Tag Archives: Donovan


Christopher Owens Lets His Music Talk for Him

January 23rd, 2013

Christopher Owens – The Bowery Ballroom – January 22, 2013

Maybe you’ve heard the fable of one Christopher Owens. Reared in the Children of God cult and later “rescued” by Texan oil tycoon Stanley Marsh III, Owens now resides in San Francisco, where he formed the recently disbanded Girls. As if his fortunes weren’t promising enough, he was announced as the face of the Yves Saint Laurent spring/summer campaign. And although he’s concluded his work with Girls, Owens’ solo album, Lysandre, remains confessional, telling the story of a French woman he fell in love with while on tour with his former band.

Playing his latest album completely in order last night, Owens shuffled onto the stage at The Bowery Ballroom with a band of seven. Parking himself in a seat, he wore a suit and tie for the occasion. As those in attendance held their breath for Owens’ first words, his simple “hey” would set the tone for the night. There was little chitchat, and in its place were the repetitive chords of “Lysandre’s Theme.” Bouncing from reflective narrative with “A Broken Heart” to upbeat “Here We Go Again,” Owens let his songs do the talking. He earnestly sang, “What if everybody just thinks I’m a phony/What if nobody ever gets it/Well, some people never get anything/And I shouldn’t care what people think” on “Love Is in the Ear of the Listener.” In response, onlookers offered shouts of encouragement. Singing pensively about the dissolution of his French romance on “Everywhere You Knew,” a lone lighter was raised in the crowd.

For the encore, Owens and Co. returned for a set of covers starting with the first song he ever learned to play, Cat Stevens’ “Wild World,” followed by Donovan’s “Lalena.” With the freezing temperatures, Simon & Garfunkel’s lyrics “Where the New York City winters aren’t bleeding me” from “The Boxer” were quite appropriate. Topping it off, Owens resurrected the Everly Brothers’ “Let It Be Me” and Bob Dylan’s “Don’t Think Twice, It’s All Right.” Flowers were passed to the front row and Owens pulled out his iPod to record the audience’s applause. This was a memorable evening for him as well as those who braved the arctic chill to hear him. —Sharlene Chiu



A Young Talent on the Rise

January 15th, 2013

Jake Bugg – The Bowery Ballroom – January 14, 2013

With the start of the New Year, I like to scour for new artists and inevitably ask my pals on the other side of the pond for recommendations. And my music-loving Brit threw out Jake Bugg, who she’d recently seen live. She described Bugg as a young chap, at the tender age of 18, who sounds like Bob Dylan. Curiously though, in a recent interview in The Telegraph, he stated, “Bob Dylan’s cool, you know, he’s great, but he’s not a major influence.” Bugg cites Donovan, the Beatles, Johnny Cash and Jimi Hendrix instead. Needless to say, I was interested.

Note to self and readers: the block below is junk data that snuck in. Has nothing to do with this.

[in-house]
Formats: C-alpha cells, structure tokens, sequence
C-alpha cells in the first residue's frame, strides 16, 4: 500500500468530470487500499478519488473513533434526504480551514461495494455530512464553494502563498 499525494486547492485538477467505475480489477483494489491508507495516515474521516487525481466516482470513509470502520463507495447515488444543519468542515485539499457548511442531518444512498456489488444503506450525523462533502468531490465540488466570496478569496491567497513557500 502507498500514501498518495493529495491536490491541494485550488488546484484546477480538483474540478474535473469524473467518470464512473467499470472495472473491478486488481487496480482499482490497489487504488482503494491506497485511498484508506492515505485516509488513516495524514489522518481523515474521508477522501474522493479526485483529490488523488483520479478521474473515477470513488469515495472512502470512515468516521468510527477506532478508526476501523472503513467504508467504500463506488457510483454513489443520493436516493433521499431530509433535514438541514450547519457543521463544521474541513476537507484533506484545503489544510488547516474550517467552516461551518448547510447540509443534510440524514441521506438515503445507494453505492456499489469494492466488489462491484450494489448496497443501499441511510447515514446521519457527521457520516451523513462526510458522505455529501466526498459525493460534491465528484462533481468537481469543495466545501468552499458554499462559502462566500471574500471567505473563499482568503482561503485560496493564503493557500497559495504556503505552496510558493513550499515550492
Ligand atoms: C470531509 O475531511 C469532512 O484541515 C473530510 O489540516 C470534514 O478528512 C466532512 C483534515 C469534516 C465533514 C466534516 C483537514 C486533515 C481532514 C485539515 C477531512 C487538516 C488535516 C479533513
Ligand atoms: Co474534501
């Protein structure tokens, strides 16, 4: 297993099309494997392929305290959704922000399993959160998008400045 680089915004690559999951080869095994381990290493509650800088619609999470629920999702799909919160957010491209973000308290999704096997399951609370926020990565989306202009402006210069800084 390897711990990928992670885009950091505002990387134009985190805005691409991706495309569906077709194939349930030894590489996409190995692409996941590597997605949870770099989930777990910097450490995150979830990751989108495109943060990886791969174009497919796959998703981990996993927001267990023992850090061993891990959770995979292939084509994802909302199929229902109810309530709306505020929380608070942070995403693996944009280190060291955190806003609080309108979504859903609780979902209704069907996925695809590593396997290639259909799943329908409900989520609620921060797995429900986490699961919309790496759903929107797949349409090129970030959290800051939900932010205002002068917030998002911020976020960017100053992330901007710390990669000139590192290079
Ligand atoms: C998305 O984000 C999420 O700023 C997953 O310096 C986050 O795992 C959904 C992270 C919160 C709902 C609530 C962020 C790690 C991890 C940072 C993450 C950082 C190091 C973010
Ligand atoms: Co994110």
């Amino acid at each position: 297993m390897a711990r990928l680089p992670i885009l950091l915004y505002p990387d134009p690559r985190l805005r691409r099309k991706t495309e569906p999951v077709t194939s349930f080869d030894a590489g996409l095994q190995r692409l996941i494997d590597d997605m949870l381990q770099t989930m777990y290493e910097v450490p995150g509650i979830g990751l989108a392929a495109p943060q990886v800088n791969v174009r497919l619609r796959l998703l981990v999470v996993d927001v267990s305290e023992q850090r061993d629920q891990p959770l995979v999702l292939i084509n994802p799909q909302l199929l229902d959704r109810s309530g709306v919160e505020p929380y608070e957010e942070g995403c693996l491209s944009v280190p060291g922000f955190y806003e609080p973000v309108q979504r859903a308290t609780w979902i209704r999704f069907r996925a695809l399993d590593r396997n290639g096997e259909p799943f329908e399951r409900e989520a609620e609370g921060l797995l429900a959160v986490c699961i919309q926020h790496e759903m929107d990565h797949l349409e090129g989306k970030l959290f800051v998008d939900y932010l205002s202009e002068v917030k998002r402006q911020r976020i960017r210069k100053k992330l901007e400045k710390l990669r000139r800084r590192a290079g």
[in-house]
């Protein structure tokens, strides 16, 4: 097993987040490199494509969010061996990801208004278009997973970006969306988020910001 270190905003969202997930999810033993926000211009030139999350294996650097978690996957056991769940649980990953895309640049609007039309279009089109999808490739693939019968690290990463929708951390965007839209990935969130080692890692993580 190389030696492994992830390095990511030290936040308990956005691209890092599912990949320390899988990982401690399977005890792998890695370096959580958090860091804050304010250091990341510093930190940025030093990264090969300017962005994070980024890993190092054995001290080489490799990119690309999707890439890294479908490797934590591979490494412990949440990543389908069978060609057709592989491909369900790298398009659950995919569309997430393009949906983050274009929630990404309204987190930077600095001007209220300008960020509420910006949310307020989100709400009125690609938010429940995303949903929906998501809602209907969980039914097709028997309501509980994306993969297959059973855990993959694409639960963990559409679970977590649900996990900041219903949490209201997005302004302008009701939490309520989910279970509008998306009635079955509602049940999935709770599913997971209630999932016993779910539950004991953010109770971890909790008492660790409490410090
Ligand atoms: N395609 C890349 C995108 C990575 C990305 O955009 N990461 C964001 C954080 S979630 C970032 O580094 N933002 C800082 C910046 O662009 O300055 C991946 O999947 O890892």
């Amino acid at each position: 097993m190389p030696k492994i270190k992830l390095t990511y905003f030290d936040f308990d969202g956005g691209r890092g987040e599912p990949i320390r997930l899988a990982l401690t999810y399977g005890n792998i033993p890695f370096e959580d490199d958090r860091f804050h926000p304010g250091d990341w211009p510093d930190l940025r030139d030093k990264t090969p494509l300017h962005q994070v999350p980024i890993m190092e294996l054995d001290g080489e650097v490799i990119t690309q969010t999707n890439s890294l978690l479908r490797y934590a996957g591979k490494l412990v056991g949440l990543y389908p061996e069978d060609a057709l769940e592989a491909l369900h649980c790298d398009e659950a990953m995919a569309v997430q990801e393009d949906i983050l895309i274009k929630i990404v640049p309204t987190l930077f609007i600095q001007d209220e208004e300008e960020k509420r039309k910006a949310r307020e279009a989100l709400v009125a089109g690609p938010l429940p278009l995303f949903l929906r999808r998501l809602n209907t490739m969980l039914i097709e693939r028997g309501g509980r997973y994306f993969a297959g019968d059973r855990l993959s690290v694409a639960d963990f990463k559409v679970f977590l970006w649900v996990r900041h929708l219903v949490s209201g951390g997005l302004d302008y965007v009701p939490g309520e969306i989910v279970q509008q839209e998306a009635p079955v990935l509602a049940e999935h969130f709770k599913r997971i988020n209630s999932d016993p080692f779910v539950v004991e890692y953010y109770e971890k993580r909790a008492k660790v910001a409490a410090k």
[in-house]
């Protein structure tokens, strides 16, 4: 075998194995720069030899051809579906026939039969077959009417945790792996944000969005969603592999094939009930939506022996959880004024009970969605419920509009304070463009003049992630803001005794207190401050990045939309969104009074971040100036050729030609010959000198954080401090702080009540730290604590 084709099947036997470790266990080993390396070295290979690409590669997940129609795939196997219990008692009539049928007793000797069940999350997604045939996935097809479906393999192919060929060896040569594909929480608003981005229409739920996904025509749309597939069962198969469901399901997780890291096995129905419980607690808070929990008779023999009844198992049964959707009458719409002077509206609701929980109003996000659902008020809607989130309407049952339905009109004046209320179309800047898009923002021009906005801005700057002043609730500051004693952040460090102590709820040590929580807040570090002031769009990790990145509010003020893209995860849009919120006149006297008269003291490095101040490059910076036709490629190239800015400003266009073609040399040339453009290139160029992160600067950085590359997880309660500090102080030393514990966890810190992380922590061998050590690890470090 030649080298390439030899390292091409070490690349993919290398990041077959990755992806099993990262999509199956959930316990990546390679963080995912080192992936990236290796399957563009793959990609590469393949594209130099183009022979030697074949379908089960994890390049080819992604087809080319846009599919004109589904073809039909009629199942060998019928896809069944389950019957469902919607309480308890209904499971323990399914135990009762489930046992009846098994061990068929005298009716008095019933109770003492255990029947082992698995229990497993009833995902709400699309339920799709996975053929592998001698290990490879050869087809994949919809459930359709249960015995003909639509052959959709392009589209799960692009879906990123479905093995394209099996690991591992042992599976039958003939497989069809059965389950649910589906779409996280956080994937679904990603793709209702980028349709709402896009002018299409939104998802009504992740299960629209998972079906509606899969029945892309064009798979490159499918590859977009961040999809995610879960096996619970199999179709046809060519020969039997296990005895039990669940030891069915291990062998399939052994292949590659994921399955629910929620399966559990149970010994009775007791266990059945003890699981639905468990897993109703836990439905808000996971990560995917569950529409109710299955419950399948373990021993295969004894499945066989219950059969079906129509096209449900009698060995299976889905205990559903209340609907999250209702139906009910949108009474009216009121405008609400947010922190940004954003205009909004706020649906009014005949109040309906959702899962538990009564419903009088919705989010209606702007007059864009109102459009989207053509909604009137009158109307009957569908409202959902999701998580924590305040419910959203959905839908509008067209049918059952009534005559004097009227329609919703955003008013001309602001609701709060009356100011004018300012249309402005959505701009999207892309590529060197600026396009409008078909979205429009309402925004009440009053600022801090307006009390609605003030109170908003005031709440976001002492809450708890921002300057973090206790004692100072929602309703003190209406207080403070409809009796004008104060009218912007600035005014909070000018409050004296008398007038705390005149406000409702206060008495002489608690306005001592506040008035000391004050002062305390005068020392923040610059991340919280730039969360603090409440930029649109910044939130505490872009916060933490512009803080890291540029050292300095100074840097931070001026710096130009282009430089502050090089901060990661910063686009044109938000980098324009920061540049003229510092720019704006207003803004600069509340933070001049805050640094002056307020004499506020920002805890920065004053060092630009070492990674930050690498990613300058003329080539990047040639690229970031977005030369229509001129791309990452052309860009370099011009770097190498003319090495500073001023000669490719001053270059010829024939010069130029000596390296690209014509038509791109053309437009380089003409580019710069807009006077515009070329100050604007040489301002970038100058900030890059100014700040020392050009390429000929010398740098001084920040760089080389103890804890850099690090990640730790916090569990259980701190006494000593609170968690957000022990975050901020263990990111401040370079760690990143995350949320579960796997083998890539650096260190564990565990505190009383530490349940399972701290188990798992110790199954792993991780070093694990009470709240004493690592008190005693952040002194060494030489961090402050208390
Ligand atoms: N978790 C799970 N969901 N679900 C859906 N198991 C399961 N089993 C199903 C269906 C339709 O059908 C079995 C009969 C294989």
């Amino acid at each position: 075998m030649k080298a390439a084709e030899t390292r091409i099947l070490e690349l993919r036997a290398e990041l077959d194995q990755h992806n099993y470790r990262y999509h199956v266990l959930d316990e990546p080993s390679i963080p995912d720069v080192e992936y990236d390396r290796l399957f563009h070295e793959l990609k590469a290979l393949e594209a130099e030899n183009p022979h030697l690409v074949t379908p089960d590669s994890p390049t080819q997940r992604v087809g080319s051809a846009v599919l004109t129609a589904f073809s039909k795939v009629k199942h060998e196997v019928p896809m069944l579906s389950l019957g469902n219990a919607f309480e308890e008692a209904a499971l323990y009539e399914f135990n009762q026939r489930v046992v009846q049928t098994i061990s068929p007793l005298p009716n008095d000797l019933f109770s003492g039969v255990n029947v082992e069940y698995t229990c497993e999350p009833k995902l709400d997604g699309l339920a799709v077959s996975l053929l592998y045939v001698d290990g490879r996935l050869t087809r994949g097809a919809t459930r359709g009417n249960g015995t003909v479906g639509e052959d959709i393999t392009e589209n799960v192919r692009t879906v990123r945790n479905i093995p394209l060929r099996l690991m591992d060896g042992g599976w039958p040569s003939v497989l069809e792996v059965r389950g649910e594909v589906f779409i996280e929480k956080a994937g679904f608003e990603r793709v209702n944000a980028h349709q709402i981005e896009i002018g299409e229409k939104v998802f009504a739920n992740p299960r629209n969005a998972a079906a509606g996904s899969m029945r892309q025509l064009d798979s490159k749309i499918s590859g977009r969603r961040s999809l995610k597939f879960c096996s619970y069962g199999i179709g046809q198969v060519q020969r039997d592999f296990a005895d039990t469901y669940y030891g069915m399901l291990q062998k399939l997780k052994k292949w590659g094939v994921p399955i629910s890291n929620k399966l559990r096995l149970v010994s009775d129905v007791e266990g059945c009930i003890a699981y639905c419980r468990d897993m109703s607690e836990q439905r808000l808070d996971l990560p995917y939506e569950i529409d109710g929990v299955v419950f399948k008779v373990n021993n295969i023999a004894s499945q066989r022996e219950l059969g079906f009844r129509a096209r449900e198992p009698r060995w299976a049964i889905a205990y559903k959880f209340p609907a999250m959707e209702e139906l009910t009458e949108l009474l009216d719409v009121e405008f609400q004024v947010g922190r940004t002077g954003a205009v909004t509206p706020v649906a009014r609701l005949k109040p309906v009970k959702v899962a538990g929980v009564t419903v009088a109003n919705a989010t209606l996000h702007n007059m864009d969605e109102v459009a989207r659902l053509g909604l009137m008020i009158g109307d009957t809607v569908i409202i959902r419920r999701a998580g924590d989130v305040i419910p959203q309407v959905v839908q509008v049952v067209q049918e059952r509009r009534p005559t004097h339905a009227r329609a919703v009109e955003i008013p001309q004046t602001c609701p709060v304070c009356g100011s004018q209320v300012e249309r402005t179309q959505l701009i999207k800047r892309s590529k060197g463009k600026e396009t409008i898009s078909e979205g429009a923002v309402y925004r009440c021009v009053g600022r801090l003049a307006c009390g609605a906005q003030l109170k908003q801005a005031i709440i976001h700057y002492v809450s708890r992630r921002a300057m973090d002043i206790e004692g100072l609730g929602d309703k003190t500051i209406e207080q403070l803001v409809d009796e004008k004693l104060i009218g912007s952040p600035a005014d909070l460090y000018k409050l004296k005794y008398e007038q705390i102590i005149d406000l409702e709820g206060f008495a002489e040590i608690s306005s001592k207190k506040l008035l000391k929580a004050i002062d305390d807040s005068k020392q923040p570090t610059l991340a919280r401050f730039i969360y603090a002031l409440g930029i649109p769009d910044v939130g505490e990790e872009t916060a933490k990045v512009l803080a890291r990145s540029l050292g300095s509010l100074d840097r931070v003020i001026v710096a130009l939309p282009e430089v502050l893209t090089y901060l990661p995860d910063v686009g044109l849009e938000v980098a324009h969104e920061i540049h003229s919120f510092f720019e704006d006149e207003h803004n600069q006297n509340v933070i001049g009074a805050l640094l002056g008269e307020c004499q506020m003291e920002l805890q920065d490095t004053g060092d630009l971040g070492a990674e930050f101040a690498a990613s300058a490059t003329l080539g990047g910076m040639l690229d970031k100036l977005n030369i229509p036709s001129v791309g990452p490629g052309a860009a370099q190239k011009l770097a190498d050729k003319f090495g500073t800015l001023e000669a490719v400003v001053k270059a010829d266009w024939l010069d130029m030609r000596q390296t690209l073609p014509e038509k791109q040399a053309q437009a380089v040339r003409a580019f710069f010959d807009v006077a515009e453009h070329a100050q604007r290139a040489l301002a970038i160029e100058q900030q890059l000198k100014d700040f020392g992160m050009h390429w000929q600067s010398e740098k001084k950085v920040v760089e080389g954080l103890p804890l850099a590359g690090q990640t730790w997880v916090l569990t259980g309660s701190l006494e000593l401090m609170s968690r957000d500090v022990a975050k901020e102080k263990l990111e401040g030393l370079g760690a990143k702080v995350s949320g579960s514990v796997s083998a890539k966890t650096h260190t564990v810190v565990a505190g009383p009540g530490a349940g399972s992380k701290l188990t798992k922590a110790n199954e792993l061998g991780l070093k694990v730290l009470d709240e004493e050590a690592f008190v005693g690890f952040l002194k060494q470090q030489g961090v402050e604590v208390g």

It was a first for me to see absolutely no merchandise out before heading up the stairs of The Bowery Ballroom to witness the Nottingham wunderkind. Bugg’s self-titled debut album has not yet been released in the United States, but you couldn’t tell from Monday’s sold-out crowd. He descended onto the stage wearing a Fred Perry track jacket zipped up all the way and started with the rollicking “Kentucky,” which had onlookers stomping along from the start. He didn’t say much between songs except to express gratitude and to make brief introductions. Instead, Bugg let his music speak for him. Offering a small description for “Trouble Town” as a song about where he was from, he strummed his acoustic guitar while fans cheered and chanted the song’s title.

Upon its conclusion, a female attendee screamed, “My boyfriend,” which elicited an echo effect amongst female and male fans. After shredding on an electric guitar like his idol Hendrix on “Ballad of Mr. Jones,” Bugg took the stage solo for “Someone Told Me,” the oldie “Country Song” and “Simple as This,” which all brilliantly showcased his reedy voice against delicate guitar plucks. Fans perked up for the clap-happy “Two Fingers,” Johnny Cash–influenced “Taste It” and “Lightning Bolt,” which sounded like a more-rocking Moldy Peaches track. Saving the best for the last, Bugg encored with his first live performance of “Broken” and a cover of Cash’s “Folsom Prison Blues.” But no one left with any blues—only admiration and awe for this young talent only beginning to spark. —Sharlene Chiu